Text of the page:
SRS: It can be energizing to confront what is troubling in one’s life—my father’s alcoholism, for example, or my mother’s dementia—so long as one remembers that others have suffered much greater troubles. I don’t see myself as being any sort of victim. The truth is, I have been greatly blessed. There is a lot of pain in the book just because there is a lot of pain in the world—the loss of loved ones, the loss of a place, the failure to live up to one’s dreams, the sting of racism, the upheaval of war. The story of Job in the Hebrew Bible poignantly admits the incomprehensibility of pain. Why is it that everything born must die? Why is there illness? Why do the innocent suffer? The Buddha taught that suffering is fundamental to living. It is the price of admission. On the other hand, once granted admission, very few people are eager to leave, and that’s because life is filled with more than pain; it is also filled with desire, discovery, dreams, and joy. A friend told me the other day he’d had a tough time reading the opening chapters of A Private History of Awe because they evoked so many harsh memories from his own childhood, but he said that once my wife, Ruth, entered the narrative, she was like a ray of light, because he felt certain that love for her would redeem the narrator. Later on, when I told Ruth, she laughed. But it’s true—my love for her has proved to be an antidote to pain. As I say in the book, the writing of hundreds of letters to Ruth during our courtship, when we lived a thousand miles apart, was my real apprenticeship to this craft I’m still pursuing. My work as a writer and teacher has been fraught with the normal frustrations, but overall it has allowed me to earn a living by doing what I love, and that is a great privilege. Likewise, becoming a husband, a father, and, more recently, a grandfather has been a source of the usual frictions but more importantly a source of delight.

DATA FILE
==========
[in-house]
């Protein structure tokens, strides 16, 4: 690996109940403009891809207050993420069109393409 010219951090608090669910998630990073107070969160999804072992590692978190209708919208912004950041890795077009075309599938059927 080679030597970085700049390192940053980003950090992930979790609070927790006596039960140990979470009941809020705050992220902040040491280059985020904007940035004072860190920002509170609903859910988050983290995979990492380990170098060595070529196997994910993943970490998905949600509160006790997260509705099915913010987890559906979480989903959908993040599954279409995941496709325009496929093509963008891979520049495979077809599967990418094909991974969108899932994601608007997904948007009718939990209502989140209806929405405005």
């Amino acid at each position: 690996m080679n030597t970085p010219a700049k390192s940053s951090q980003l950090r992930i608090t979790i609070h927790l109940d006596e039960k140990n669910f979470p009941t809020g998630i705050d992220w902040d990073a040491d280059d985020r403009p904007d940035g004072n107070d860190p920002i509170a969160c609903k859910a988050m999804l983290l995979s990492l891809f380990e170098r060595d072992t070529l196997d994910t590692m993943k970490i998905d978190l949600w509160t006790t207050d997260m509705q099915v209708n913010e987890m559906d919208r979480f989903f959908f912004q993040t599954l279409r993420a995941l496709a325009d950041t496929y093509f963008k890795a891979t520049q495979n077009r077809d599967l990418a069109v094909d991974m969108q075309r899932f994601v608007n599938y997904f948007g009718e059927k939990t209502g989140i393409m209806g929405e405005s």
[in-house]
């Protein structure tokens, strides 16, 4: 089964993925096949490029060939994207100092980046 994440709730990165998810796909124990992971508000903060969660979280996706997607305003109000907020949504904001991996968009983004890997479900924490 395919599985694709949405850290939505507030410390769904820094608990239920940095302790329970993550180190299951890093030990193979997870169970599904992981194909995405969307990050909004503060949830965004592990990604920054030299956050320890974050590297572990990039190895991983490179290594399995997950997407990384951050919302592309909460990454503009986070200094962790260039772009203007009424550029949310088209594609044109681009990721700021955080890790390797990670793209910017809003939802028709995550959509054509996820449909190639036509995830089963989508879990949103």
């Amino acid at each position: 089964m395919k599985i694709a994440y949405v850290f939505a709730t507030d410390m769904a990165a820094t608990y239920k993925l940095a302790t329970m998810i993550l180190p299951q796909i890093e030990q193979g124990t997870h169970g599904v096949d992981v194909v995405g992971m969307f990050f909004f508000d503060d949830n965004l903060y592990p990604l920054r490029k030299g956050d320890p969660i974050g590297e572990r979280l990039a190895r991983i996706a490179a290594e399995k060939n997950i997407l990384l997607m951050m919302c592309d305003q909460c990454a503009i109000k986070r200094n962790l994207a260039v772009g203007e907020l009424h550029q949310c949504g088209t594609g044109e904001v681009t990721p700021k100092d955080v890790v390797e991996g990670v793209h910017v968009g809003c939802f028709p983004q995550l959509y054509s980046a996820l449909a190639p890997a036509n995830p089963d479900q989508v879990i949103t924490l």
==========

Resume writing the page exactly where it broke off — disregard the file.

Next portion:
Image: In A Private History, do you see your role as a writer as dual—part social critic, part seer? If so, do you feel a need to negotiate the roles? Are you seeking a balance?
SRS: I’m aware that I have a strong didactic impulse. I try to rein it in, but I don’t always succeed. Some readers have complained about a preachiness in my writing, and I sympathize. But I can’t hide my feelings of indignation, grief, and anger about the suffering we humans impose on one another, on other creatures, and on the earth. My dismay at the American cult of violence runs right through A Private History of Awe, as it runs through my life. Similarly, I couldn’t avoid writing about the Civil Rights movement, because awareness of racism cuts through my life like a wound. I wouldn’t be honest if I didn’t write about my social concerns, but I try not to suggest that I know how to cure us of these ailments, or that I am entirely free of them myself.